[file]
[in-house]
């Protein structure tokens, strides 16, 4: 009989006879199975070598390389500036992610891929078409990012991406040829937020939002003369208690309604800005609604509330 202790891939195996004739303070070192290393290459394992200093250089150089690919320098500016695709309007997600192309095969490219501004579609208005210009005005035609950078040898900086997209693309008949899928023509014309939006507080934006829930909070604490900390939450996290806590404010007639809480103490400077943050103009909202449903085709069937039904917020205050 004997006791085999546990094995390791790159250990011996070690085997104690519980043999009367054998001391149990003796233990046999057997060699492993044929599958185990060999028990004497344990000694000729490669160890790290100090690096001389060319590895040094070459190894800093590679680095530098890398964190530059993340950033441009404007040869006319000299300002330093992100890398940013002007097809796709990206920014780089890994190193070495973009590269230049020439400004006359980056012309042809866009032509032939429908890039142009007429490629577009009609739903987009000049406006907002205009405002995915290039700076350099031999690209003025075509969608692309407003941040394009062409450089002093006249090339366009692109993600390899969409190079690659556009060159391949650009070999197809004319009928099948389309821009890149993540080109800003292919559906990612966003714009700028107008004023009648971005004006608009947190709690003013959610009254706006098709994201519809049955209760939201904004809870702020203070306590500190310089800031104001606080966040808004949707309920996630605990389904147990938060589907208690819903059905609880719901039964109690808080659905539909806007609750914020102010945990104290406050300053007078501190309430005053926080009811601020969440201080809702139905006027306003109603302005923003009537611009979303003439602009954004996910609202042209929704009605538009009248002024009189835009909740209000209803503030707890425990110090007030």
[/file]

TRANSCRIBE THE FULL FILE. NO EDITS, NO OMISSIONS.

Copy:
[in-house]
């Protein structure tokens, strides 16, 4: 009989006879199975070598390389500036992610891929078409990012991406040829937020939002003369208690309604800005609604509330 202790891939195996004739303070070192290393290459394992200093250089150089690919320098500016695709309007997600192309095969490219501004579609208005210009005005035609950078040898900086997209693309008949899928023509014309939006507080934006829930909070604490900390939450996290806590404010007639809480103490400077943050103009909202449903085709069937039904917020205050 004997006791085999546990094995390791790159250990011996070690085997104690519980043999009367054998001391149990003796233990046999057997060699492993044929599958185990060999028990004497344990000694000729490669160890790290100090690096001389060319590895040094070459190894800093590679680095530098890398964190530059993340950033441009404007040869006319000299300002330093992100890398940013002007097809796709990206920014780089890994190193070495973009590269230049020439400004006359980056012309042809866009032509032939429908890039142009007429490629577009009609739903987009000049406006907002205009405002995915290039700076350099031999690209003025075509969608692309407003941040394009062409450089002093006249090339366009692109993600390899969409190079690659556009060159391949650009070999197809004319009928099948389309821009890149993540080109800003292919559906990612966003714009700028107008004023009648971005004006608009947190709690003013959610009254706006098709994201519809049955209760939201904004809870702020203070306590500190310089800031104001606080966040808004949707309920996630605990389904147990938060589907208690819903059905609880719901039964109690808080659905539909806007609750914020102010945990104290406050300053007078501190309430005053926080009811601020969440201080809702139905006027306003109603302005923003009537611009979303003439602009954004996910609202042209929704009605538009009248002024009189835009909740209000209803503030707890425990110090007030």